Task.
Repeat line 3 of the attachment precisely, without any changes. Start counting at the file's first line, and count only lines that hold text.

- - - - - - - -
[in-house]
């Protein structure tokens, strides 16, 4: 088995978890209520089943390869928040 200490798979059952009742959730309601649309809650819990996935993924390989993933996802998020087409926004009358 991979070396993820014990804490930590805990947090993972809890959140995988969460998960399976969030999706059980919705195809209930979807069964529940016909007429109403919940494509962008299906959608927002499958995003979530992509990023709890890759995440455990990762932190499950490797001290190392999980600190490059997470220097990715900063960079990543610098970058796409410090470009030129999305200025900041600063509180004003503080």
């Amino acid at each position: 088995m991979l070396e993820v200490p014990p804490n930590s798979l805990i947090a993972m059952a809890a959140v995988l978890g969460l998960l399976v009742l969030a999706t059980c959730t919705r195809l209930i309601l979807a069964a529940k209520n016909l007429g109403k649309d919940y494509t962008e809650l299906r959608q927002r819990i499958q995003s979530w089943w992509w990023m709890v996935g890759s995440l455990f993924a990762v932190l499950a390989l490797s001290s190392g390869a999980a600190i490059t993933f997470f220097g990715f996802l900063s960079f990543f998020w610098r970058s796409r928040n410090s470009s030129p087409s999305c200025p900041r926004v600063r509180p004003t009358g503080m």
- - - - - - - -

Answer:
């Amino acid at each position: 088995m991979l070396e993820v200490p014990p804490n930590s798979l805990i947090a993972m059952a809890a959140v995988l978890g969460l998960l399976v009742l969030a999706t059980c959730t919705r195809l209930i309601l979807a069964a529940k209520n016909l007429g109403k649309d919940y494509t962008e809650l299906r959608q927002r819990i499958q995003s979530w089943w992509w990023m709890v996935g890759s995440l455990f993924a990762v932190l499950a390989l490797s001290s190392g390869a999980a600190i490059t993933f997470f220097g990715f996802l900063s960079f990543f998020w610098r970058s796409r928040n410090s470009s030129p087409s999305c200025p900041r926004v600063r509180p004003t009358g503080m």